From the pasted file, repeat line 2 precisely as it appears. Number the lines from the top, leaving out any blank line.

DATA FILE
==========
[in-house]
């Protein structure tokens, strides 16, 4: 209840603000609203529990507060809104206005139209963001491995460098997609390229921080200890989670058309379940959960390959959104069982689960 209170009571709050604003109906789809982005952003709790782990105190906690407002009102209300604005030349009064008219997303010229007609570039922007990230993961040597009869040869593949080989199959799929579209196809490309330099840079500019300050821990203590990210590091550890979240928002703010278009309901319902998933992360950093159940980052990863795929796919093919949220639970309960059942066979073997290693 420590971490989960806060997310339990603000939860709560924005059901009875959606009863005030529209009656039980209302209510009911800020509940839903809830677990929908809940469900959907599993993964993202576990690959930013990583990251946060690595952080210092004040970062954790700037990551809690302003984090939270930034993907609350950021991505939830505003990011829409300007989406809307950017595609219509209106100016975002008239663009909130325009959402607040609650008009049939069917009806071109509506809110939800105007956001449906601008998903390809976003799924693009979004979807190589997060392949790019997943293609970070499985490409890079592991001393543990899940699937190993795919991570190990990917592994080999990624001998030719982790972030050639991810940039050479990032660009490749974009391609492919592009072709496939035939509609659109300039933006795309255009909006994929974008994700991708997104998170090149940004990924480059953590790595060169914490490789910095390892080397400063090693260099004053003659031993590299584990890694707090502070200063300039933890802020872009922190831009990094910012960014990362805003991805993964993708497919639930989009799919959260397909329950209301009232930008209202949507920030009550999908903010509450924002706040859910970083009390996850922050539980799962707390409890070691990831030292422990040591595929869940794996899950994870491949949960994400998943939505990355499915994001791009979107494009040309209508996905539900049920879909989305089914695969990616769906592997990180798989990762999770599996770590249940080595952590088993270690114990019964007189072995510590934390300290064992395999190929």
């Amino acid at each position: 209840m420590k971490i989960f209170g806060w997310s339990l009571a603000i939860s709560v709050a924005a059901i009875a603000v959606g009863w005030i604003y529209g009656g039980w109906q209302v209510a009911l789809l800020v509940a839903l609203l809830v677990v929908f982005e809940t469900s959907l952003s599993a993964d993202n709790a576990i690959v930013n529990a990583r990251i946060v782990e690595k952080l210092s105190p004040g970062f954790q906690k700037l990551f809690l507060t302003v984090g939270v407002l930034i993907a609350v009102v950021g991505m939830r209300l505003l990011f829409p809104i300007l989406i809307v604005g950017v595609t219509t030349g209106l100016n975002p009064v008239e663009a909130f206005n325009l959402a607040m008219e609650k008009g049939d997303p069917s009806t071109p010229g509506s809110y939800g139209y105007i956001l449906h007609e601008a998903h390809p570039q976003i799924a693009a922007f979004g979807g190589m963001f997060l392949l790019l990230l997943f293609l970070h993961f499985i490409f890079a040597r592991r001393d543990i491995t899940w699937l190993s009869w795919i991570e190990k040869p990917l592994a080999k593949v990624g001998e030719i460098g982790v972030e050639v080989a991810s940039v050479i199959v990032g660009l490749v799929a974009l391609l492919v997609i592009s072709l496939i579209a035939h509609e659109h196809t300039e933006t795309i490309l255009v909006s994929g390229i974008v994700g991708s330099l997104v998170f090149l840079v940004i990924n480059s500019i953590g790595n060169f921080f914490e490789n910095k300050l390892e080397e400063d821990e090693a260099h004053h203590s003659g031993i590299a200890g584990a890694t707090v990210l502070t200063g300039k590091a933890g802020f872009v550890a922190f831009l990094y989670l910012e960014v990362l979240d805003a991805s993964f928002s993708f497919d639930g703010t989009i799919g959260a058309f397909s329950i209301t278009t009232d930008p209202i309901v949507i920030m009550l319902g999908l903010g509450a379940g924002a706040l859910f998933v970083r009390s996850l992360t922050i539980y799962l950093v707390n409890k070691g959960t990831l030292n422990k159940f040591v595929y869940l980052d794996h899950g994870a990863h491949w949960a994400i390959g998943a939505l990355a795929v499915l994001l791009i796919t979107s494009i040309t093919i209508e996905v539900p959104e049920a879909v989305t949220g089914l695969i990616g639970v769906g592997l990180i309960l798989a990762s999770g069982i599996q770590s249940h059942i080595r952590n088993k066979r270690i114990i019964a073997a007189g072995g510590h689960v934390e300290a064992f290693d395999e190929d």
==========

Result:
């Protein structure tokens, strides 16, 4: 209840603000609203529990507060809104206005139209963001491995460098997609390229921080200890989670058309379940959960390959959104069982689960 209170009571709050604003109906789809982005952003709790782990105190906690407002009102209300604005030349009064008219997303010229007609570039922007990230993961040597009869040869593949080989199959799929579209196809490309330099840079500019300050821990203590990210590091550890979240928002703010278009309901319902998933992360950093159940980052990863795929796919093919949220639970309960059942066979073997290693 420590971490989960806060997310339990603000939860709560924005059901009875959606009863005030529209009656039980209302209510009911800020509940839903809830677990929908809940469900959907599993993964993202576990690959930013990583990251946060690595952080210092004040970062954790700037990551809690302003984090939270930034993907609350950021991505939830505003990011829409300007989406809307950017595609219509209106100016975002008239663009909130325009959402607040609650008009049939069917009806071109509506809110939800105007956001449906601008998903390809976003799924693009979004979807190589997060392949790019997943293609970070499985490409890079592991001393543990899940699937190993795919991570190990990917592994080999990624001998030719982790972030050639991810940039050479990032660009490749974009391609492919592009072709496939035939509609659109300039933006795309255009909006994929974008994700991708997104998170090149940004990924480059953590790595060169914490490789910095390892080397400063090693260099004053003659031993590299584990890694707090502070200063300039933890802020872009922190831009990094910012960014990362805003991805993964993708497919639930989009799919959260397909329950209301009232930008209202949507920030009550999908903010509450924002706040859910970083009390996850922050539980799962707390409890070691990831030292422990040591595929869940794996899950994870491949949960994400998943939505990355499915994001791009979107494009040309209508996905539900049920879909989305089914695969990616769906592997990180798989990762999770599996770590249940080595952590088993270690114990019964007189072995510590934390300290064992395999190929």